Time For Canelo Alvarez To Become Elite Is Now

“Difficulties strengthen the mind, as labor does the body.” ― Lucius Annaeus Seneca

The final arrival of Saul “Canelo” Alvarez as an elite caliber fighter has been something boxing fans have been waiting for in the past several years. After a dismantling of Shane Mosley underneath Mayweather/Cotto, before an even more devastating dismantling against Josesito Lopez, Alvarez finds himself in a unique spot. He’s not quite an elite, pound for pound talent just yet. But he’s no longer just a prospect on the rise, either. He’s in that growing phase of his career, where he has to show that when the rubber meets the road he can thrive.

He’s exceptionally close to graduating from the finishing school of Contender College, and into his post graduate work at Elite Fighter University. This weekend’s matchup with Austrin Trout marks what should be his graduating ceremony, the moment where we point to years from now as being the start of Canelo’s ascendance into that rarified air of elite boxers regardless of weight class.

So far Alvarez has had a tough but manageable road to being the WBC Light Middleweight champion. His last two fights have been fighters he was supposed to beat and did so in spectacular fashion; Shane Mosley doesn’t get taken apart like that by mediocre fighters and Josesito Lopez hadn’t been knocked down, much less stopped, before he fought Alvarez. Both of those wins mean something and Alvarez so far passes the eyeball test of whether or not he’s an elite talent. We know how good he is right now, and how good he could be, but his ceiling isn’t in view yet.

Alvarez is still in the star-building mode … but not for long.

There’s always something about both of those fights that doesn’t make it feel like Alvarez is an elite fighter, just a very good one. Mosley isn’t shopworn but he’s at the tail end of his career. The win didn’t feel as big after Mosley was dismantled by Mayweather and Pacquiao after drawing with Sergio Mora. It’s a tough stretch of fights but Mosley didn’t look elite anymore. Mosley was more of a name than a talent when Alvarez fought him; it was a good win, ala Mayweather over De La Hoya, but made more to build one fighter than as a competitive matchup of elite talents. That ship had sailed prior to Mosley/Alvarez for the man called “Sugar.”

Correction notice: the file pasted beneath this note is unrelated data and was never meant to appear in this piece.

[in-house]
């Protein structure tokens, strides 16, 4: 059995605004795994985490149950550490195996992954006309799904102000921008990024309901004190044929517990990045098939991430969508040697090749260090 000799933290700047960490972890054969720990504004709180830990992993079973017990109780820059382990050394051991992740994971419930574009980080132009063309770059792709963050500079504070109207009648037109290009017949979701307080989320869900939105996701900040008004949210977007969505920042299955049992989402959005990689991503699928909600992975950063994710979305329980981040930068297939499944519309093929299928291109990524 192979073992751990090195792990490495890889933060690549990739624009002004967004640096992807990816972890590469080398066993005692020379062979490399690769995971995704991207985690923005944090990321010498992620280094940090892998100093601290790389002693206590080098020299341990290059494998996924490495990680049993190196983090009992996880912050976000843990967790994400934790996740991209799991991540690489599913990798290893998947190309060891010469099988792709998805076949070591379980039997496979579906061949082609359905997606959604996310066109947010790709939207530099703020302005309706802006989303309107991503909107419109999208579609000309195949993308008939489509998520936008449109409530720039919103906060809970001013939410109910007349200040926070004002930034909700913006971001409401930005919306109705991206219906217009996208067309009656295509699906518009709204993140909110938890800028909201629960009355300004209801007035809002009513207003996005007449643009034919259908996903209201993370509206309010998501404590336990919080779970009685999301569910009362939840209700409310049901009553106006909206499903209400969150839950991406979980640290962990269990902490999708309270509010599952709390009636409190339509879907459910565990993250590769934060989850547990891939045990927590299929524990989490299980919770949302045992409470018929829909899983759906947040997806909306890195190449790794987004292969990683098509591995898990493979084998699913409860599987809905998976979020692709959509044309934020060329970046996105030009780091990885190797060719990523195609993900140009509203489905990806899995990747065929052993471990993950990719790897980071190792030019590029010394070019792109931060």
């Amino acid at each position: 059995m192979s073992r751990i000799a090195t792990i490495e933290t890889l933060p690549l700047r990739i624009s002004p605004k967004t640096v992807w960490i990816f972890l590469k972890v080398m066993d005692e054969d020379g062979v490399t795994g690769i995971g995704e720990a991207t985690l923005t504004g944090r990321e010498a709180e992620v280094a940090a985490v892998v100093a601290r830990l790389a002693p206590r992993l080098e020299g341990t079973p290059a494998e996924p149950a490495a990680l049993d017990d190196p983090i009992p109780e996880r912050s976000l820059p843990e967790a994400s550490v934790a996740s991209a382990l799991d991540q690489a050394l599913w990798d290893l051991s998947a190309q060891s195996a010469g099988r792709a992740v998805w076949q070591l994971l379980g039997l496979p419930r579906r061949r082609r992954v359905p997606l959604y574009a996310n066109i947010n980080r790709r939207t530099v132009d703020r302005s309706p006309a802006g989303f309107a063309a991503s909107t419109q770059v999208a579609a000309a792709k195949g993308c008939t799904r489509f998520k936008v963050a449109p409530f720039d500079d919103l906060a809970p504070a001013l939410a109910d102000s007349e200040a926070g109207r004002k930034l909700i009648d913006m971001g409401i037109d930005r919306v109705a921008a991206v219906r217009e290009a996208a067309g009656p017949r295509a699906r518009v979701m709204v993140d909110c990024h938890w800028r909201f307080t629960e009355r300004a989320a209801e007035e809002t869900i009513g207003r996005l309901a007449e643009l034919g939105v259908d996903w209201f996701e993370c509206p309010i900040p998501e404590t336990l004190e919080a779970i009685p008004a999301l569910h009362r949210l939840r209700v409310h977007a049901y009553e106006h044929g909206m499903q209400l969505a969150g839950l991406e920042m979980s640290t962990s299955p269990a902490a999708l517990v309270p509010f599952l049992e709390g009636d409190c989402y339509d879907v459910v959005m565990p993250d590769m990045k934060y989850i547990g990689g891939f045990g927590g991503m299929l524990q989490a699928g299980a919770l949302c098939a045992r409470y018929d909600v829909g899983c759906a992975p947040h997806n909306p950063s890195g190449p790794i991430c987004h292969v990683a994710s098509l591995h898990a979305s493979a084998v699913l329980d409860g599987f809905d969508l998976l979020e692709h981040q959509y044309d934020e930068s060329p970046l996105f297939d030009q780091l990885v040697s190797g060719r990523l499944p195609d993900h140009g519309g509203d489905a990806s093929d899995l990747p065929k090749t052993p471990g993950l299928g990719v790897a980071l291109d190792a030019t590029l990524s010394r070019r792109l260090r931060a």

Lopez was an unexpected opponent after he upset Victor Ortiz; Ortiz/Alvarez was the fight that was viewed as more profitable and being built towards. Alvarez’s big win was expected but it didn’t make you think “Canelo could beat Mayweather” right after like a similar win over Ortiz could’ve. It felt like “Canelo just tore up another guy,” and nothing more, which is a shame because Lopez is a great fighter in his own right. Alvarez’s win was special but it didn’t feel as special as it could have.

Right now Alvarez’s career has been managed exceptionally well and he’s fought accordingly. It’s not much of a stretch to see him taking over the mantle of Mayweather/Pacquiao as the best fighter alive sooner than later. He can’t take any steps back and from here on out as he’s potentially a handful of fights away from taking on Mayweather or Pacquiao in what should be a massively successful fight of its own right. Right now we have to find out whether or not he’s ready for a fight of that magnitude and that’s where Austin Trout comes in.

Now we find out whether or not the red-headed Mexican fighter’s hype has been warranted. This weekend is the final step, the final fight before every fight is against someone who’s a tough out and not designed to do “x” in his career. This isn’t to show he can handle a power puncher, or someone with great movement … this is to determine whether or not he can take that final step into elite level territory.

Austin Trout is boxing’s equivalent of a final exam for Alvarez.

It’s why this weekend’s fight is easily the most intriguing of a fairly stacked combat sports weekend. This is what could be the start of Saul Alvarez’s ascendance to the top of the boxing world or the latest in a long line of boxing hopefuls who’ve fallen just when their star seemed to be burning brightest.

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